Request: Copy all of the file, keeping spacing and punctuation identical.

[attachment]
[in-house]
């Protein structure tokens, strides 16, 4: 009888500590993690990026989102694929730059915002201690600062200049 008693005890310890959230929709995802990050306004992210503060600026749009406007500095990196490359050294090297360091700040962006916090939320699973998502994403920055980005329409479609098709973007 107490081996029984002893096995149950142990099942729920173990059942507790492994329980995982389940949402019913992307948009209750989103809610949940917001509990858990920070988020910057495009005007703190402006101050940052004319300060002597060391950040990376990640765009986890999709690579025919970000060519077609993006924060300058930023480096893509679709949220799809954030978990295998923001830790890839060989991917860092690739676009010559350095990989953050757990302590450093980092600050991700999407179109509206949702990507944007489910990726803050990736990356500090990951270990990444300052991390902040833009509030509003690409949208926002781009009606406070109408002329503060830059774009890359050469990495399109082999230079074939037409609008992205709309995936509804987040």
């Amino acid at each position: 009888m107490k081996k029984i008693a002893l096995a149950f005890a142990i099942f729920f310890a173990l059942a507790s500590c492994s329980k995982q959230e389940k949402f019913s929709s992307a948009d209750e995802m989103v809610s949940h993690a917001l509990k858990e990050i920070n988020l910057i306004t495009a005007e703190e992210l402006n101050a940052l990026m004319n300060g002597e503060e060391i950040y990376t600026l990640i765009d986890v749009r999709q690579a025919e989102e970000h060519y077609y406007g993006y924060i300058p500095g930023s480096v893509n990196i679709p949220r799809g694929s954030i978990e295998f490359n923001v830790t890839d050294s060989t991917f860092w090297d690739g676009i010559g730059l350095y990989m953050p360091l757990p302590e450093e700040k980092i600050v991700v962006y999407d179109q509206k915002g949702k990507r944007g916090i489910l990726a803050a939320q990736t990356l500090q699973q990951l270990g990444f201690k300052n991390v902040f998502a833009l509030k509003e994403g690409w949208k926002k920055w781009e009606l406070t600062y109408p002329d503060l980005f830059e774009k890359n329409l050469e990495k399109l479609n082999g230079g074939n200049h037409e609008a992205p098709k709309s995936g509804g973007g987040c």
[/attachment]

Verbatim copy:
[in-house]
């Protein structure tokens, strides 16, 4: 009888500590993690990026989102694929730059915002201690600062200049 008693005890310890959230929709995802990050306004992210503060600026749009406007500095990196490359050294090297360091700040962006916090939320699973998502994403920055980005329409479609098709973007 107490081996029984002893096995149950142990099942729920173990059942507790492994329980995982389940949402019913992307948009209750989103809610949940917001509990858990920070988020910057495009005007703190402006101050940052004319300060002597060391950040990376990640765009986890999709690579025919970000060519077609993006924060300058930023480096893509679709949220799809954030978990295998923001830790890839060989991917860092690739676009010559350095990989953050757990302590450093980092600050991700999407179109509206949702990507944007489910990726803050990736990356500090990951270990990444300052991390902040833009509030509003690409949208926002781009009606406070109408002329503060830059774009890359050469990495399109082999230079074939037409609008992205709309995936509804987040």
């Amino acid at each position: 009888m107490k081996k029984i008693a002893l096995a149950f005890a142990i099942f729920f310890a173990l059942a507790s500590c492994s329980k995982q959230e389940k949402f019913s929709s992307a948009d209750e995802m989103v809610s949940h993690a917001l509990k858990e990050i920070n988020l910057i306004t495009a005007e703190e992210l402006n101050a940052l990026m004319n300060g002597e503060e060391i950040y990376t600026l990640i765009d986890v749009r999709q690579a025919e989102e970000h060519y077609y406007g993006y924060i300058p500095g930023s480096v893509n990196i679709p949220r799809g694929s954030i978990e295998f490359n923001v830790t890839d050294s060989t991917f860092w090297d690739g676009i010559g730059l350095y990989m953050p360091l757990p302590e450093e700040k980092i600050v991700v962006y999407d179109q509206k915002g949702k990507r944007g916090i489910l990726a803050a939320q990736t990356l500090q699973q990951l270990g990444f201690k300052n991390v902040f998502a833009l509030k509003e994403g690409w949208k926002k920055w781009e009606l406070t600062y109408p002329d503060l980005f830059e774009k890359n329409l050469e990495k399109l479609n082999g230079g074939n200049h037409e609008a992205p098709k709309s995936g509804g973007g987040c």